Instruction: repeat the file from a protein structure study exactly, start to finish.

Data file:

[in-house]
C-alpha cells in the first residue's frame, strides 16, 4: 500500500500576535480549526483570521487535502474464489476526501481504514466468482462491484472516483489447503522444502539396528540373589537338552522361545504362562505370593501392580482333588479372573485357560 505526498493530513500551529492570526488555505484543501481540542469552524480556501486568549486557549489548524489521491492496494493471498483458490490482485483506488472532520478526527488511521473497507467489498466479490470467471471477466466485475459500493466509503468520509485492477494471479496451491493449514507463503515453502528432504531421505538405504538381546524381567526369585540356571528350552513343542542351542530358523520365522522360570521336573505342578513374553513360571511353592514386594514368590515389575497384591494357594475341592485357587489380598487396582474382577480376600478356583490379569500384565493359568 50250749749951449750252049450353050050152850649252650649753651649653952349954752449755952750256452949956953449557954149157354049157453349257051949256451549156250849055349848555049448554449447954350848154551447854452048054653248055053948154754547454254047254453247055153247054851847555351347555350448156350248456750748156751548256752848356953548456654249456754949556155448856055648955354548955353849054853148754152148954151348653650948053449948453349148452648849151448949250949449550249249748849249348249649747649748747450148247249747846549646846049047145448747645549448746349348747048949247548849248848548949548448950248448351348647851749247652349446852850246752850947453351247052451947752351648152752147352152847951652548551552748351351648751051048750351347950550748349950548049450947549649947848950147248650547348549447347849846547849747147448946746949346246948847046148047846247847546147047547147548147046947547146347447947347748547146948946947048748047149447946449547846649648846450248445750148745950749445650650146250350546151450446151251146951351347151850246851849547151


[in-house]
C-alpha cells in the first residue's frame, strides 16, 4: 500500500500576535480549526483570521487535502474464489476526501481504514466468482462491484472516483489447503522444502539396528540373589537338552522361545504362562505370593501392580482333588479372573485357560 505526498493530513500551529492570526488555505484543501481540542469552524480556501486568549486557549489548524489521491492496494493471498483458490490482485483506488472532520478526527488511521473497507467489498466479490470467471471477466466485475459500493466509503468520509485492477494471479496451491493449514507463503515453502528432504531421505538405504538381546524381567526369585540356571528350552513343542542351542530358523520365522522360570521336573505342578513374553513360571511353592514386594514368590515389575497384591494357594475341592485357587489380598487396582474382577480376600478356583490379569500384565493359568 50250749749951449750252049450353050050152850649252650649753651649653952349954752449755952750256452949956953449557954149157354049157453349257051949256451549156250849055349848555049448554449447954350848154551447854452048054653248055053948154754547454254047254453247055153247054851847555351347555350448156350248456750748156751548256752848356953548456654249456754949556155448856055648955354548955353849054853148754152148954151348653650948053449948453349148452648849151448949250949449550249249748849249348249649747649748747450148247249747846549646846049047145448747645549448746349348747048949247548849248848548949548448950248448351348647851749247652349446852850246752850947453351247052451947752351648152752147352152847951652548551552748351351648751051048750351347950550748349950548049450947549649947848950147248650547348549447347849846547849747147448946746949346246948847046148047846247847546147047547147548147046947547146347447947347748547146948946947048748047149447946449547846649648846450248445750148745950749445650650146250350546151450446151251146951351347151850246851849547151